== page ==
Our children stepped in and told us to go to counseling One thing was leading towards the other. The business effected our personal life and we were nitpicking at each other. We have seen divorces because of the dynamics of not being able to work with each other in this business. This is a working, business relationship within a marriage. We couldn’t leave work at the door because we live here. The working environment can corrode the personal relationship. It is good to have some parameters. We needed to decide who was in charge of what aspects of the business. For us this is a business, not a hobby as we have fourteen rooms plus we do weddings and meetings. Going into this as a business, I didn’t see these difficulties of working together coming at all and it would be good for others to be aware of these challenges.c

Q: Biggest lesson learned in the industry?

John: I was in marketing and sales for hotels but I had never worked in operations. Tina was an office manager. We thought we can run a bed and breakfast because we knew how to be hospitable to people. It is like running a small hotel. We didn’t have answers for: “Who do I order products from?”, “How do I calculate how much food to purchase?” We wasted a ton a food the first year. We have been through a huge learning curve with the expense side of things.

Tina: The importance of a good internet presence. It is amazing how many people want to book online with no contact with us though this is a business which is very personal. They are willing to meet me when they get here. I thought people would be looking us up in a travel guide then calling me on the phone. In reality, they are booking to stay at our place on the phone.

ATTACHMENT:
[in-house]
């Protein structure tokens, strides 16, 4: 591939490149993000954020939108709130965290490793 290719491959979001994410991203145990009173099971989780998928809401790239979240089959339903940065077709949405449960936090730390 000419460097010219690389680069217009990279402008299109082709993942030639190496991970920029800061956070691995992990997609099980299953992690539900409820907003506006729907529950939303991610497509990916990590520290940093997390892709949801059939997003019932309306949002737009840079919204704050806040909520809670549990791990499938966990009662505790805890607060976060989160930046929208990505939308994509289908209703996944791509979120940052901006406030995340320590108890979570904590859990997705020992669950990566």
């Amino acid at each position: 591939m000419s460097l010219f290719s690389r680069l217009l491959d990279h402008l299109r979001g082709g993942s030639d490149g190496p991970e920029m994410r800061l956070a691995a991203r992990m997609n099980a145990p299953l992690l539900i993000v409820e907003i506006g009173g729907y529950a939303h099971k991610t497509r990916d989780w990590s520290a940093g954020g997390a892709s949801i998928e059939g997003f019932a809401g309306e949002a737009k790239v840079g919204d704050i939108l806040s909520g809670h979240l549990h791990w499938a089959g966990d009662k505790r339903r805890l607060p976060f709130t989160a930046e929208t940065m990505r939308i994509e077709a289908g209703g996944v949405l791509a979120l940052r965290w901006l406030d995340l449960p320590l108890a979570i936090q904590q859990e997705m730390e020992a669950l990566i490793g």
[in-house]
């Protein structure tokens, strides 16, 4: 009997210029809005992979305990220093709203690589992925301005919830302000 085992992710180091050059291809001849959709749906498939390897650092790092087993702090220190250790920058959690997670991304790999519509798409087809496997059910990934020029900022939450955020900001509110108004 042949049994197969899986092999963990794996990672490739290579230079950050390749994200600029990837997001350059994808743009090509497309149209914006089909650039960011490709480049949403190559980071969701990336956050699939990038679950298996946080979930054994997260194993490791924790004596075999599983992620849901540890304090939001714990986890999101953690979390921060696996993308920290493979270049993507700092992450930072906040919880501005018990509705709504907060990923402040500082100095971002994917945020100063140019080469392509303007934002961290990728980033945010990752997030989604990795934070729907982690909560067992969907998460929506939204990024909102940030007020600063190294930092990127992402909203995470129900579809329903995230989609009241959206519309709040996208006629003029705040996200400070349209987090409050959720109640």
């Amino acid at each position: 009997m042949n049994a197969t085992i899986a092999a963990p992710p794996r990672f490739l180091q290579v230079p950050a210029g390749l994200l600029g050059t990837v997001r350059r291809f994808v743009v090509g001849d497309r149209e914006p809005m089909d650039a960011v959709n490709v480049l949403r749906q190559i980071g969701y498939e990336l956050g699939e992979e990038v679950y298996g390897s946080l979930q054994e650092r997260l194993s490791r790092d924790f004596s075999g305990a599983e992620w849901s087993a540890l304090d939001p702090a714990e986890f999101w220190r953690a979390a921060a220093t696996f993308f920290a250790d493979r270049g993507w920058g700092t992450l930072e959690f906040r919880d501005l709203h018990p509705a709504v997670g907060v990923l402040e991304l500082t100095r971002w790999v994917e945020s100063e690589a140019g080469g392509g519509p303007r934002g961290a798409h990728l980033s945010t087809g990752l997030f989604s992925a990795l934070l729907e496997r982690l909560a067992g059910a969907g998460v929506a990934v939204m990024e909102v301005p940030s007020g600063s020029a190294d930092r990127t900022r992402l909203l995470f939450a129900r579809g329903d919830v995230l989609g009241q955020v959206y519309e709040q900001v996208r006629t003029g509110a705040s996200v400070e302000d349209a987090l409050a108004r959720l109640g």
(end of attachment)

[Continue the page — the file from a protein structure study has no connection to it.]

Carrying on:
Q: What motto do you live by?

Tina: Our tagline is “Experience historically elegance.”

John: Impress your guests

Q: What is unique about your inn?d

It was built in 1905. John’s dad was the PTA president for many years when it was a school. John attended elementary school in this building. There are a lot of personal ties to the building. We are a historic building on the national register of historical places. We have the original flooring, banister, and some of the original school desks. When the school became a bed and breakfast, it went from a two story structure with four big classes with eighteen foot ceilings which were lowered and made into a three story building. The wide staircase is original but needed to be cut in half and put back in for the three levels during the remodeling of the building. We have modernized some features as we have a jet propulsion system which give instant hot water and we put in a beautiful chandelier from the old opera house before it was torn down.